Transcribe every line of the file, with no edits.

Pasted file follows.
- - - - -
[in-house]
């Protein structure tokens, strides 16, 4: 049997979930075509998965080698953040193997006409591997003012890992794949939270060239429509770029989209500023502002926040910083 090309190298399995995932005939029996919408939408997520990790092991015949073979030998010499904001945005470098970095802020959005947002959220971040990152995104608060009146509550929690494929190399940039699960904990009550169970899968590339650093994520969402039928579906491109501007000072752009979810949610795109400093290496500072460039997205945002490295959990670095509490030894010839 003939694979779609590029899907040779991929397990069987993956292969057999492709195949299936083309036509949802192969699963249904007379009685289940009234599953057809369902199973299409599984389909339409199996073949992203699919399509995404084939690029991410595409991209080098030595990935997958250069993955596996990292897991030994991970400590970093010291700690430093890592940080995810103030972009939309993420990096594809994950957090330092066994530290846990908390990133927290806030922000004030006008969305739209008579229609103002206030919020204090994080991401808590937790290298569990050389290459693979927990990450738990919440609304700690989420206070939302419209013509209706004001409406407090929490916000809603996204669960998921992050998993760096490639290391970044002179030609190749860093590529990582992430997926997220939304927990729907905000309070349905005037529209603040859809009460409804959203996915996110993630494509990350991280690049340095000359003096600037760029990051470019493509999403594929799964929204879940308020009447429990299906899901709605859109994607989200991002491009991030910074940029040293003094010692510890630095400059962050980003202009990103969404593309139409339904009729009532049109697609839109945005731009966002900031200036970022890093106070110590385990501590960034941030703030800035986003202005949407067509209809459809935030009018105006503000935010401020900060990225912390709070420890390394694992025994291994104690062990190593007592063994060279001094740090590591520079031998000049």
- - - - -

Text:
[in-house]
């Protein structure tokens, strides 16, 4: 049997979930075509998965080698953040193997006409591997003012890992794949939270060239429509770029989209500023502002926040910083 090309190298399995995932005939029996919408939408997520990790092991015949073979030998010499904001945005470098970095802020959005947002959220971040990152995104608060009146509550929690494929190399940039699960904990009550169970899968590339650093994520969402039928579906491109501007000072752009979810949610795109400093290496500072460039997205945002490295959990670095509490030894010839 003939694979779609590029899907040779991929397990069987993956292969057999492709195949299936083309036509949802192969699963249904007379009685289940009234599953057809369902199973299409599984389909339409199996073949992203699919399509995404084939690029991410595409991209080098030595990935997958250069993955596996990292897991030994991970400590970093010291700690430093890592940080995810103030972009939309993420990096594809994950957090330092066994530290846990908390990133927290806030922000004030006008969305739209008579229609103002206030919020204090994080991401808590937790290298569990050389290459693979927990990450738990919440609304700690989420206070939302419209013509209706004001409406407090929490916000809603996204669960998921992050998993760096490639290391970044002179030609190749860093590529990582992430997926997220939304927990729907905000309070349905005037529209603040859809009460409804959203996915996110993630494509990350991280690049340095000359003096600037760029990051470019493509999403594929799964929204879940308020009447429990299906899901709605859109994607989200991002491009991030910074940029040293003094010692510890630095400059962050980003202009990103969404593309139409339904009729009532049109697609839109945005731009966002900031200036970022890093106070110590385990501590960034941030703030800035986003202005949407067509209809459809935030009018105006503000935010401020900060990225912390709070420890390394694992025994291994104690062990190593007592063994060279001094740090590591520079031998000049």